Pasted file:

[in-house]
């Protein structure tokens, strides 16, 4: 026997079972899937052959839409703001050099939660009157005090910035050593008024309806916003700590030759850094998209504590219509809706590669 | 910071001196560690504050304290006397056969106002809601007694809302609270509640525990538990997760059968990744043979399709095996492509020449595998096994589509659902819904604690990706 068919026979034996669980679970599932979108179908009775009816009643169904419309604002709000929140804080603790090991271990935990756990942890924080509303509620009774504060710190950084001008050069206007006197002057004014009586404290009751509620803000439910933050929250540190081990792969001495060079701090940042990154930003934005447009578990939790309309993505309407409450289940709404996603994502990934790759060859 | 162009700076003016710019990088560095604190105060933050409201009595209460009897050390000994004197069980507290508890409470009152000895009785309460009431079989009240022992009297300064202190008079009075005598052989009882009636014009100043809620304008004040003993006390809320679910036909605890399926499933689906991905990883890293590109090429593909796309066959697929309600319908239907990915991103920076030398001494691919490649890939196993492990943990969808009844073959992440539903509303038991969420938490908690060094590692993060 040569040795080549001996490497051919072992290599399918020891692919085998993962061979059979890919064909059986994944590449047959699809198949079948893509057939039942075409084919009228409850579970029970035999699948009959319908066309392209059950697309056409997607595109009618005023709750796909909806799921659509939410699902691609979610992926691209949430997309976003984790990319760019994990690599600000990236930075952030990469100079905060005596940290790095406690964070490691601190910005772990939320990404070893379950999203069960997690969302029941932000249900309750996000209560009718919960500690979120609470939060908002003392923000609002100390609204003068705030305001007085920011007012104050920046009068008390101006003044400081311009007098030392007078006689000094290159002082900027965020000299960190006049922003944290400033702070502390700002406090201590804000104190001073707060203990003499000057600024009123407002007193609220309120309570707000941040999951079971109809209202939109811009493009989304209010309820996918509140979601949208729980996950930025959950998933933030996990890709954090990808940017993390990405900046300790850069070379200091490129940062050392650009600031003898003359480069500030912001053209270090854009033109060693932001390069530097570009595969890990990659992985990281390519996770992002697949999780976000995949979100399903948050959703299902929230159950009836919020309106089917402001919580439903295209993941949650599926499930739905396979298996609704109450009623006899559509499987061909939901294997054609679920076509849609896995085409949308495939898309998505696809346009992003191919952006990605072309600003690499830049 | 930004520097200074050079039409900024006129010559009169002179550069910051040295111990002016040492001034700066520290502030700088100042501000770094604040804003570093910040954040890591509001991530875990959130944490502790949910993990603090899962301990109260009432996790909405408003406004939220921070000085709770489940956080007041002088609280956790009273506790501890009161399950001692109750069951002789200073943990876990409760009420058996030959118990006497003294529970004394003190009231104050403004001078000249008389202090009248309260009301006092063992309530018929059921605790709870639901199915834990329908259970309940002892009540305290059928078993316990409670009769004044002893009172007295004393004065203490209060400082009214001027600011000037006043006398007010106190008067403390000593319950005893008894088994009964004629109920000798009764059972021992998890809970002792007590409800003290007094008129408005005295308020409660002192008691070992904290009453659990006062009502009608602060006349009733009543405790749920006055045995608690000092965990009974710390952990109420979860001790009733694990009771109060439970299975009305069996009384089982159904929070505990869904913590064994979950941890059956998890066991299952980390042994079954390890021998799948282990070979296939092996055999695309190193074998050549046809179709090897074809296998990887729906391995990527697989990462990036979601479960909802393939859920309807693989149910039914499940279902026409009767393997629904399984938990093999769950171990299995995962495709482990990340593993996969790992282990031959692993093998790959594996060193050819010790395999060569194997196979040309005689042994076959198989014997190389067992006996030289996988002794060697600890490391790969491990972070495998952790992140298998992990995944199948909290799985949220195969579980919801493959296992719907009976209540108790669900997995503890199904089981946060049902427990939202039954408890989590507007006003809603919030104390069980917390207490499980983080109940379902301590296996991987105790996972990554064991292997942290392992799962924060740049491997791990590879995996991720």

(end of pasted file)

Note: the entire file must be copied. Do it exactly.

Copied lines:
[in-house]
């Protein structure tokens, strides 16, 4: 026997079972899937052959839409703001050099939660009157005090910035050593008024309806916003700590030759850094998209504590219509809706590669 | 910071001196560690504050304290006397056969106002809601007694809302609270509640525990538990997760059968990744043979399709095996492509020449595998096994589509659902819904604690990706 068919026979034996669980679970599932979108179908009775009816009643169904419309604002709000929140804080603790090991271990935990756990942890924080509303509620009774504060710190950084001008050069206007006197002057004014009586404290009751509620803000439910933050929250540190081990792969001495060079701090940042990154930003934005447009578990939790309309993505309407409450289940709404996603994502990934790759060859 | 162009700076003016710019990088560095604190105060933050409201009595209460009897050390000994004197069980507290508890409470009152000895009785309460009431079989009240022992009297300064202190008079009075005598052989009882009636014009100043809620304008004040003993006390809320679910036909605890399926499933689906991905990883890293590109090429593909796309066959697929309600319908239907990915991103920076030398001494691919490649890939196993492990943990969808009844073959992440539903509303038991969420938490908690060094590692993060 040569040795080549001996490497051919072992290599399918020891692919085998993962061979059979890919064909059986994944590449047959699809198949079948893509057939039942075409084919009228409850579970029970035999699948009959319908066309392209059950697309056409997607595109009618005023709750796909909806799921659509939410699902691609979610992926691209949430997309976003984790990319760019994990690599600000990236930075952030990469100079905060005596940290790095406690964070490691601190910005772990939320990404070893379950999203069960997690969302029941932000249900309750996000209560009718919960500690979120609470939060908002003392923000609002100390609204003068705030305001007085920011007012104050920046009068008390101006003044400081311009007098030392007078006689000094290159002082900027965020000299960190006049922003944290400033702070502390700002406090201590804000104190001073707060203990003499000057600024009123407002007193609220309120309570707000941040999951079971109809209202939109811009493009989304209010309820996918509140979601949208729980996950930025959950998933933030996990890709954090990808940017993390990405900046300790850069070379200091490129940062050392650009600031003898003359480069500030912001053209270090854009033109060693932001390069530097570009595969890990990659992985990281390519996770992002697949999780976000995949979100399903948050959703299902929230159950009836919020309106089917402001919580439903295209993941949650599926499930739905396979298996609704109450009623006899559509499987061909939901294997054609679920076509849609896995085409949308495939898309998505696809346009992003191919952006990605072309600003690499830049 | 930004520097200074050079039409900024006129010559009169002179550069910051040295111990002016040492001034700066520290502030700088100042501000770094604040804003570093910040954040890591509001991530875990959130944490502790949910993990603090899962301990109260009432996790909405408003406004939220921070000085709770489940956080007041002088609280956790009273506790501890009161399950001692109750069951002789200073943990876990409760009420058996030959118990006497003294529970004394003190009231104050403004001078000249008389202090009248309260009301006092063992309530018929059921605790709870639901199915834990329908259970309940002892009540305290059928078993316990409670009769004044002893009172007295004393004065203490209060400082009214001027600011000037006043006398007010106190008067403390000593319950005893008894088994009964004629109920000798009764059972021992998890809970002792007590409800003290007094008129408005005295308020409660002192008691070992904290009453659990006062009502009608602060006349009733009543405790749920006055045995608690000092965990009974710390952990109420979860001790009733694990009771109060439970299975009305069996009384089982159904929070505990869904913590064994979950941890059956998890066991299952980390042994079954390890021998799948282990070979296939092996055999695309190193074998050549046809179709090897074809296998990887729906391995990527697989990462990036979601479960909802393939859920309807693989149910039914499940279902026409009767393997629904399984938990093999769950171990299995995962495709482990990340593993996969790992282990031959692993093998790959594996060193050819010790395999060569194997196979040309005689042994076959198989014997190389067992006996030289996988002794060697600890490391790969491990972070495998952790992140298998992990995944199948909290799985949220195969579980919801493959296992719907009976209540108790669900997995503890199904089981946060049902427990939202039954408890989590507007006003809603919030104390069980917390207490499980983080109940379902301590296996991987105790996972990554064991292997942290392992799962924060740049491997791990590879995996991720």